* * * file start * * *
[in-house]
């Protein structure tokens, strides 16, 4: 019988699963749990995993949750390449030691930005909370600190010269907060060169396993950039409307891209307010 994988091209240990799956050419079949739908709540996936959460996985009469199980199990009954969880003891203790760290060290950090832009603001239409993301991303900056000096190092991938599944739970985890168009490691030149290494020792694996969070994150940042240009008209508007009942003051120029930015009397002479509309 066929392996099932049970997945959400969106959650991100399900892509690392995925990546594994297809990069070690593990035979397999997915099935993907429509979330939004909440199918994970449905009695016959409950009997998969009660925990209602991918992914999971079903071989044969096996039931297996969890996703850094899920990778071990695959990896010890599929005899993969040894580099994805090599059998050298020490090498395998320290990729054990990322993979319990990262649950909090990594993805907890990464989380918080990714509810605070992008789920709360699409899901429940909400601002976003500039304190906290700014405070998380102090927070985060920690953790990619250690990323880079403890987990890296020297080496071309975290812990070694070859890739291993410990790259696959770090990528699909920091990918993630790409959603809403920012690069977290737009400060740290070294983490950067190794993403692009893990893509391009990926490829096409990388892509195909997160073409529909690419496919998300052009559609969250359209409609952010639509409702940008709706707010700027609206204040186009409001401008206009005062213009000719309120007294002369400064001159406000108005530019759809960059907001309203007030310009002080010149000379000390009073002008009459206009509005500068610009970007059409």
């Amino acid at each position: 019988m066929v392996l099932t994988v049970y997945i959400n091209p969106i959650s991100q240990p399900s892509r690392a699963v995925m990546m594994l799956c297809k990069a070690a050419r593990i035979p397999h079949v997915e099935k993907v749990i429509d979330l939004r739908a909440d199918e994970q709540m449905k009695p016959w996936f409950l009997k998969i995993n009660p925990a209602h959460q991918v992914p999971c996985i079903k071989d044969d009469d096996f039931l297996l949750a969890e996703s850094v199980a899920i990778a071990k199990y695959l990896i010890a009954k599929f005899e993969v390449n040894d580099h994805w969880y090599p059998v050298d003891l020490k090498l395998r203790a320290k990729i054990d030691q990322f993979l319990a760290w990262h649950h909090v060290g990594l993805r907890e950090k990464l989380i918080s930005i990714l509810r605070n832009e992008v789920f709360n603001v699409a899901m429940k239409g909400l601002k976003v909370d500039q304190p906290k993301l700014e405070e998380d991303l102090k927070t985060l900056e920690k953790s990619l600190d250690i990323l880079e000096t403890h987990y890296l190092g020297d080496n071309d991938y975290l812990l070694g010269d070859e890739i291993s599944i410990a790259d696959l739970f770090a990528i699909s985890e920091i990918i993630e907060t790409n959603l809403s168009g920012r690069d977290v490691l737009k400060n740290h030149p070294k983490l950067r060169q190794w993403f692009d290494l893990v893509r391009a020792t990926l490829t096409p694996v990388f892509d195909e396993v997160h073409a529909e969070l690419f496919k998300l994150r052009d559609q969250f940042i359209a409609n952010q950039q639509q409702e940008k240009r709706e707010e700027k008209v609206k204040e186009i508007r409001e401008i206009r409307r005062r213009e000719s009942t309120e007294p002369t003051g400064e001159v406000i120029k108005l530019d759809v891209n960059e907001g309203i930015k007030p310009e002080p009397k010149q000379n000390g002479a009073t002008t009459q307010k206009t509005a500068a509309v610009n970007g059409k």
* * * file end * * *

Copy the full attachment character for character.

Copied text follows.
[in-house]
């Protein structure tokens, strides 16, 4: 019988699963749990995993949750390449030691930005909370600190010269907060060169396993950039409307891209307010 994988091209240990799956050419079949739908709540996936959460996985009469199980199990009954969880003891203790760290060290950090832009603001239409993301991303900056000096190092991938599944739970985890168009490691030149290494020792694996969070994150940042240009008209508007009942003051120029930015009397002479509309 066929392996099932049970997945959400969106959650991100399900892509690392995925990546594994297809990069070690593990035979397999997915099935993907429509979330939004909440199918994970449905009695016959409950009997998969009660925990209602991918992914999971079903071989044969096996039931297996969890996703850094899920990778071990695959990896010890599929005899993969040894580099994805090599059998050298020490090498395998320290990729054990990322993979319990990262649950909090990594993805907890990464989380918080990714509810605070992008789920709360699409899901429940909400601002976003500039304190906290700014405070998380102090927070985060920690953790990619250690990323880079403890987990890296020297080496071309975290812990070694070859890739291993410990790259696959770090990528699909920091990918993630790409959603809403920012690069977290737009400060740290070294983490950067190794993403692009893990893509391009990926490829096409990388892509195909997160073409529909690419496919998300052009559609969250359209409609952010639509409702940008709706707010700027609206204040186009409001401008206009005062213009000719309120007294002369400064001159406000108005530019759809960059907001309203007030310009002080010149000379000390009073002008009459206009509005500068610009970007059409």
């Amino acid at each position: 019988m066929v392996l099932t994988v049970y997945i959400n091209p969106i959650s991100q240990p399900s892509r690392a699963v995925m990546m594994l799956c297809k990069a070690a050419r593990i035979p397999h079949v997915e099935k993907v749990i429509d979330l939004r739908a909440d199918e994970q709540m449905k009695p016959w996936f409950l009997k998969i995993n009660p925990a209602h959460q991918v992914p999971c996985i079903k071989d044969d009469d096996f039931l297996l949750a969890e996703s850094v199980a899920i990778a071990k199990y695959l990896i010890a009954k599929f005899e993969v390449n040894d580099h994805w969880y090599p059998v050298d003891l020490k090498l395998r203790a320290k990729i054990d030691q990322f993979l319990a760290w990262h649950h909090v060290g990594l993805r907890e950090k990464l989380i918080s930005i990714l509810r605070n832009e992008v789920f709360n603001v699409a899901m429940k239409g909400l601002k976003v909370d500039q304190p906290k993301l700014e405070e998380d991303l102090k927070t985060l900056e920690k953790s990619l600190d250690i990323l880079e000096t403890h987990y890296l190092g020297d080496n071309d991938y975290l812990l070694g010269d070859e890739i291993s599944i410990a790259d696959l739970f770090a990528i699909s985890e920091i990918i993630e907060t790409n959603l809403s168009g920012r690069d977290v490691l737009k400060n740290h030149p070294k983490l950067r060169q190794w993403f692009d290494l893990v893509r391009a020792t990926l490829t096409p694996v990388f892509d195909e396993v997160h073409a529909e969070l690419f496919k998300l994150r052009d559609q969250f940042i359209a409609n952010q950039q639509q409702e940008k240009r709706e707010e700027k008209v609206k204040e186009i508007r409001e401008i206009r409307r005062r213009e000719s009942t309120e007294p002369t003051g400064e001159v406000i120029k108005l530019d759809v891209n960059e907001g309203i930015k007030p310009e002080p009397k010149q000379n000390g002479a009073t002008t009459q307010k206009t509005a500068a509309v610009n970007g059409k």